Every-Pirate Skills (and other traits)
There are certain Skills that are all but ever-present in a pirate-themed GURPS game.
Seamanship is the most common Skill aboard a pirate ship. Having points in Seamanship is what makes a person a useful crew-member. Since we’re talking about a 17th-century sailing ship, a point in Knot-Tying should be considered a prerequisite for Seamanship. A member of the crew who is going to go aloft in the rigging would be wise to invest in Climbing, as well.
The counterpart to Seamanship is Shiphandling. It’s the skill of directing the crew. Page 220 of the GURPS Basic Set: Characters tells us that one needs points in Leadership, Navigation (Sea), and Seamanship before buying Shiphandling. Only a handful of people will need this Skill, but it’ll be a key skill when it comes time to take a prize. Similarly, Freight Handling would be of great use to the crew, but only a few members would need points in it to supervise loading and unloading of cargo.
While Navigation (Sea) will tell you where to go, Weather Sense will tell you when it’s best to stay home.
A knowledge of smaller boats is likely to be useful and common. Boating (Unpowered) is required to take out a rowboat, while Boating (Sailboat) is necessary if under sail. Smaller boats can often transition back and forth from one specialization to the other, so it’s best to invest in both.
If a character is going to aim the cannon, that character needs to put points into Gunner (Cannon), while those using mortars will want Artillery (Cannon). Loaders and assistants don’t appear to need either Skill, though it could be helpful. A skilled crew might improve rate of fire, for instance.
Now that we’ve sailed up to a target and unloaded the cannon, it’s time for boarding. Most pirates are going to want some sort of combat skill for when the fighting moves from ship-to-ship to hand-to-hand. (Also useful for settling fine points of justice between sailors.)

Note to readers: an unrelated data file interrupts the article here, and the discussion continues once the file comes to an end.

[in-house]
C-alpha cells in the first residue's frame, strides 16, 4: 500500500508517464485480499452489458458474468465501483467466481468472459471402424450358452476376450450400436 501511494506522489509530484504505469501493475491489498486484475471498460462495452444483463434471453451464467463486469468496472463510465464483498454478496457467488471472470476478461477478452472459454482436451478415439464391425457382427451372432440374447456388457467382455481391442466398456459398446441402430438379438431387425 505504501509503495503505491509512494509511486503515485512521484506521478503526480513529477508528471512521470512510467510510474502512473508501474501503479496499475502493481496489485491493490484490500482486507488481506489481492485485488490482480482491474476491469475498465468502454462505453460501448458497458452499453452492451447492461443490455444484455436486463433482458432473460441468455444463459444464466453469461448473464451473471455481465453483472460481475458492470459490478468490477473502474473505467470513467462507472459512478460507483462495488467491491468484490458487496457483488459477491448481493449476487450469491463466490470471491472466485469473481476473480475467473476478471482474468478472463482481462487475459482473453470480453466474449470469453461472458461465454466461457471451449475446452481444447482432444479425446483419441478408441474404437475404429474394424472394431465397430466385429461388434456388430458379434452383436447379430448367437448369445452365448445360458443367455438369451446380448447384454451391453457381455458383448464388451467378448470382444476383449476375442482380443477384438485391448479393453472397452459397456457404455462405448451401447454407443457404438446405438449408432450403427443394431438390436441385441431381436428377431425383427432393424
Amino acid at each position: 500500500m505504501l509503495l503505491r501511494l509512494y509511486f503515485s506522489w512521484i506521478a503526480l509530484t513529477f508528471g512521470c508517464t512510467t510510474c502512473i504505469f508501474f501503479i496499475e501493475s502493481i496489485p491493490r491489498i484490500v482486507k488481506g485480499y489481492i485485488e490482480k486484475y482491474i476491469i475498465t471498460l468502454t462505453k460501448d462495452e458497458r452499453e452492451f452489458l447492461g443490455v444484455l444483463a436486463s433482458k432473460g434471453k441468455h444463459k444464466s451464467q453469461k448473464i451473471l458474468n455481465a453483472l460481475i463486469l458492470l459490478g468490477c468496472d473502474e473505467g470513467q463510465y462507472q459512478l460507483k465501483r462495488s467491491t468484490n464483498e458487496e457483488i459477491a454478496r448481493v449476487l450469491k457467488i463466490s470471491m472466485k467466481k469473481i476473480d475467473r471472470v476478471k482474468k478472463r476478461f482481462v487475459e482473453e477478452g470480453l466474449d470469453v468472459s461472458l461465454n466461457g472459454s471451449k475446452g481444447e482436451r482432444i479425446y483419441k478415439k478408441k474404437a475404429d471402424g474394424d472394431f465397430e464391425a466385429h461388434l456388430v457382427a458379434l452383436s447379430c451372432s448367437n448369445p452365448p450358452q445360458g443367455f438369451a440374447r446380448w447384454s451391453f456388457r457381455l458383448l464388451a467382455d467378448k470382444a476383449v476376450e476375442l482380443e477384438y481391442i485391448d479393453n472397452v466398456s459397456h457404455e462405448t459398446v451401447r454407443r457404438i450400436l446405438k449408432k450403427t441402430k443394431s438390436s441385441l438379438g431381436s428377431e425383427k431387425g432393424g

The favorite ranged combat skill is Guns (Pistol), for flintlock pistols, with Guns (Musket) close behind, for longer arms. A TL4 sharpshooter might have Guns (Rifle), but they would be more commonly found on land. At TL4, it was expected that a gun would be fired and then be used as a melee weapon for the rest of the fight (see GURPS Low-Tech pg 63, under “Musket or Rifle” and “Pistol”), so a pirate might also want Axe/Mace or Two-Handed Axe/Mace for the follow-up.
The classic pirates’ weapon is the Cutlass, customarily used with the Shortsword skill. It also offers the option of a hilt punch, using Boxing, Brawling, or Karate. Other melee weapons commonly used during the Age of Sail include the boarding pike (not the Pike from GURPS Low-Tech, which has a Reach of “4,5”, but the Spear, with a maximum effective Reach of 2), the boarding axe (certainly used with Axe/Mace skill, but could use the weapon stats of a Hatchet, Axe, Small Axe, or even a Pick), and all manner of knives and improvised clubs.
Historically speaking, few 17th-century sailors knew how to swim. Cinematic pirates, on the other hand, all seem to be Trained By An Otter, and it works well for them.
Pirates who find themselves marooned on some deserted shore had better hope they have points in Survival (Island/Beach) or possibly Survival (Jungle). Knowledge of several languages is also quite common among pirates.
Regarding traits beyond Skills…
Sense of Duty (Brethren of the Coast) [-10] and/or Code of Honor (Pirate’s) [-5] are highly recommended. Remember, this isn’t an attempt to be true to history. The pirates might be unwashed, violent thieves, but they’re the Good Guys!
Most pirates aren’t rich (yet!), and the usual pirate load-out (cutlass, pistol or two, rags, bare feet) isn’t all that expensive. A Wealth level of Struggling or worse is recommended, but not required.